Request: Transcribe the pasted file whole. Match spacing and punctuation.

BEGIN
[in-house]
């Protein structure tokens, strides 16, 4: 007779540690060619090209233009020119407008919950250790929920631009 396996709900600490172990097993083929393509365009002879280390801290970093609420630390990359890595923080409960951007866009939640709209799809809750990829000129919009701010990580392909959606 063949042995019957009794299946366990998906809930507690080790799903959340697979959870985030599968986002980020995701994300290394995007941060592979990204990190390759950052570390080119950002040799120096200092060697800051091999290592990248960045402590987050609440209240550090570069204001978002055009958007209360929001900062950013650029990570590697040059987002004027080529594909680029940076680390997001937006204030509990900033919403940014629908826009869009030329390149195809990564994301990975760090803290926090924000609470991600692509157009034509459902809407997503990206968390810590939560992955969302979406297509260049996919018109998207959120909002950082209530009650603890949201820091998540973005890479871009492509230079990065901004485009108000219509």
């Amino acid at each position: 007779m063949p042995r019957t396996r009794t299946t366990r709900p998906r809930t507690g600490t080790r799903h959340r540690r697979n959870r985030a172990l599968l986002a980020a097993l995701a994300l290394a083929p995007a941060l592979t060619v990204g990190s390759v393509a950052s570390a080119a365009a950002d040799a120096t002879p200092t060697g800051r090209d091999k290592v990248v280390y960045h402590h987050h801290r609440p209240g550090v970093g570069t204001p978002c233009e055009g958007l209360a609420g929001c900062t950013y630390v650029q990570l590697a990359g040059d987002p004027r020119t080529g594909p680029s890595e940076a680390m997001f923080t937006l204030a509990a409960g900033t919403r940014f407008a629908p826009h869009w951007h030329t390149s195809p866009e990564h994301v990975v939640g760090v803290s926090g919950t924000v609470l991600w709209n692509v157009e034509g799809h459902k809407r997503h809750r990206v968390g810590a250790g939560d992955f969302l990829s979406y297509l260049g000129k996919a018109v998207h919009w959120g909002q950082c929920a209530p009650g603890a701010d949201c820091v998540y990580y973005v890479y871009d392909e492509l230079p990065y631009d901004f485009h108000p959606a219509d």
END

[in-house]
């Protein structure tokens, strides 16, 4: 007779540690060619090209233009020119407008919950250790929920631009 396996709900600490172990097993083929393509365009002879280390801290970093609420630390990359890595923080409960951007866009939640709209799809809750990829000129919009701010990580392909959606 063949042995019957009794299946366990998906809930507690080790799903959340697979959870985030599968986002980020995701994300290394995007941060592979990204990190390759950052570390080119950002040799120096200092060697800051091999290592990248960045402590987050609440209240550090570069204001978002055009958007209360929001900062950013650029990570590697040059987002004027080529594909680029940076680390997001937006204030509990900033919403940014629908826009869009030329390149195809990564994301990975760090803290926090924000609470991600692509157009034509459902809407997503990206968390810590939560992955969302979406297509260049996919018109998207959120909002950082209530009650603890949201820091998540973005890479871009492509230079990065901004485009108000219509």
């Amino acid at each position: 007779m063949p042995r019957t396996r009794t299946t366990r709900p998906r809930t507690g600490t080790r799903h959340r540690r697979n959870r985030a172990l599968l986002a980020a097993l995701a994300l290394a083929p995007a941060l592979t060619v990204g990190s390759v393509a950052s570390a080119a365009a950002d040799a120096t002879p200092t060697g800051r090209d091999k290592v990248v280390y960045h402590h987050h801290r609440p209240g550090v970093g570069t204001p978002c233009e055009g958007l209360a609420g929001c900062t950013y630390v650029q990570l590697a990359g040059d987002p004027r020119t080529g594909p680029s890595e940076a680390m997001f923080t937006l204030a509990a409960g900033t919403r940014f407008a629908p826009h869009w951007h030329t390149s195809p866009e990564h994301v990975v939640g760090v803290s926090g919950t924000v609470l991600w709209n692509v157009e034509g799809h459902k809407r997503h809750r990206v968390g810590a250790g939560d992955f969302l990829s979406y297509l260049g000129k996919a018109v998207h919009w959120g909002q950082c929920a209530p009650g603890a701010d949201c820091v998540y990580y973005v890479y871009d392909e492509l230079p990065y631009d901004f485009h108000p959606a219509d």